Ling Liu

University of Groningen
Light-guided surface morphing of liquid crystal films
Liquid crystal (LC) polymers, co-polymerized with light-sensitive azobenzene molecules, can respond to ultra-violet (UV) light by undergoing mechanical deformations. This responsive film features photo-guided surface morphing and roughness changes, when the alignment of LC molecules can be well designed. Possible applications include manipulation of frictions and wetting properties, as well as microfluidic functions.

Agustin Iniguez-Rabago

Amolf
Finding the mechanically stable states of prismatic architected materials
We investigate anomalies in moisture migration during brocolli drying with hyperelastic model, coupling moisture transport and stress development.Advances in fabrication technologies are enabling the production of architected materials with unprecedented properties. While most of these materials are characterized by a fixed geometry, an intriguing avenue is to add internal mechanisms capable of reconfiguring their spatial architecture enabling tunable functionality. Previously we proposed a design strategy based on space-filling extruded polyhedra to create 3D reconfigurable materials comprising a periodic assembly of rigid plates and elastic hinges. Interestingly, when the rigidity constraint of the faces is softened, new folding pathways open up that lead to multiple mechanically stable states. By performing numerical analysis and harnessing symmetries that exits in these geometries, we systematically explore the energy landscape to find the possible stable states. The final goal is to understand and design a wealth of multistable materials that can switch between different mesostructures through applying global stimuli.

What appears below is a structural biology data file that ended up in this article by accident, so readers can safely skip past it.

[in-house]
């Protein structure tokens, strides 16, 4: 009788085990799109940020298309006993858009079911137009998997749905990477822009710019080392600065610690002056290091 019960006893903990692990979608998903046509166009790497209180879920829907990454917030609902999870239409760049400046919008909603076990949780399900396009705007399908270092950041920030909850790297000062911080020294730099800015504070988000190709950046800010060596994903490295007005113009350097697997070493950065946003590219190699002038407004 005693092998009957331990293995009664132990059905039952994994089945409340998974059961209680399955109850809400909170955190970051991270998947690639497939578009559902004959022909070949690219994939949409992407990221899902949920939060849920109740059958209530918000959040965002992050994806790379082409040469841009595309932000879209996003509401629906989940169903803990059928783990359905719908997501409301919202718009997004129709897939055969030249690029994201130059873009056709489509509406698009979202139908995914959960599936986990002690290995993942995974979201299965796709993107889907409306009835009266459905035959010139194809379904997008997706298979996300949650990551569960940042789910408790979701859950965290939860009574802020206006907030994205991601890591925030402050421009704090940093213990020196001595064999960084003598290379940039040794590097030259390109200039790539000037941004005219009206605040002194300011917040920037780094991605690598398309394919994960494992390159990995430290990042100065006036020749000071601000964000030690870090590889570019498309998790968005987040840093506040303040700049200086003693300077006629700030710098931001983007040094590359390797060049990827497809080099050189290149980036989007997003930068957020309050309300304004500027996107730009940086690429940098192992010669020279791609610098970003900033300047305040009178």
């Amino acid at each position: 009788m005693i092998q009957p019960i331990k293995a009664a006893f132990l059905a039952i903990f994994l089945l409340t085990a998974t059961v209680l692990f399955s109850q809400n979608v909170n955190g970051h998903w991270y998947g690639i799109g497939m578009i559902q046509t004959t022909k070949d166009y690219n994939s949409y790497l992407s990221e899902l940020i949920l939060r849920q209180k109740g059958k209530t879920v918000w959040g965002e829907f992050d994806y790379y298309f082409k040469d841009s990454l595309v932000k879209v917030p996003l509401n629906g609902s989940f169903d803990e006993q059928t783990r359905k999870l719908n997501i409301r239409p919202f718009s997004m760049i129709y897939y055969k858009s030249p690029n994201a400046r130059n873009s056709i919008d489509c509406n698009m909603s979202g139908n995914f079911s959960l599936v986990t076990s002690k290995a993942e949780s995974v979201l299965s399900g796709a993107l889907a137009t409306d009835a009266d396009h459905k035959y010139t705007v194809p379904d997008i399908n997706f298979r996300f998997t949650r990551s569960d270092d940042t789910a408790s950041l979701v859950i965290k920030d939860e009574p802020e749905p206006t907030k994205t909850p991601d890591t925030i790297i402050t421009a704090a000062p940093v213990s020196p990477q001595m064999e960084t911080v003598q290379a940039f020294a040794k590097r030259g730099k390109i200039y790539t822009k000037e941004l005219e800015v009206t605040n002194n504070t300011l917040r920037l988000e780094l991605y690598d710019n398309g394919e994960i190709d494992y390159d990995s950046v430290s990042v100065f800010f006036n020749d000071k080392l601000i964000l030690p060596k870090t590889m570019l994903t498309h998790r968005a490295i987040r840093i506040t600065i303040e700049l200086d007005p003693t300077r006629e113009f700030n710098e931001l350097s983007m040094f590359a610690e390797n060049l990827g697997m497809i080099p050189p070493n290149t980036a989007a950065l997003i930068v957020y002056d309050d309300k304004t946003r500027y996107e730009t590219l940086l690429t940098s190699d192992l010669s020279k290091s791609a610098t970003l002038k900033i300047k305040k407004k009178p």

Shari Patricia Finner

TU Eindhoven
Conducting Plastics!
The design of polymer composites with conducting fillers like carbon nanotubes has a wide range of potential applications in the electronics and photovoltaics industry. Above a critical particle concentration called the percolation threshold, the nanorods start forming a system-spanning network which strongly affects the macroscopic mechanical and transport properties of the material. The percolation threshold of a polydisperse system has long been known to scale with the inverse weight-average of the particle length distribution. Invoking connectedness percolation theory, we find that this relation does not generally hold anymore in the presence of external alignment fields, such as electric fields, elongational flow fields and molecular fields provided by nematic liquid-crystalline hosts.

Abheeti Goyal

TU Eindhoven
Towards High-Efficiency Organic Solar Cells: A Computational Approach
Organic solar cells may well be responsible for the next energy and technology revolutions owing to their low cost, efficient fabrication techniques and compatibility with flexible substrates. However, their present-day performances are still low. A thin photovoltaic layer with bulk heterojunction forms the core of organic solar cells. The processing step involves deposition of polymeric electron donors and acceptors by phase separation and solidification driven by forced evaporation of the organic solvent. The morphology of the final solid phase is directly affects the overall photo-conversion efficiency of the device. In this interaction, I will discuss the methodology we employ to study the basic fluid dynamics physics of multi-component phase separation and solidification of suspensions under steady evaporation in order to improve the photo conversion efficiency of organic solar cells.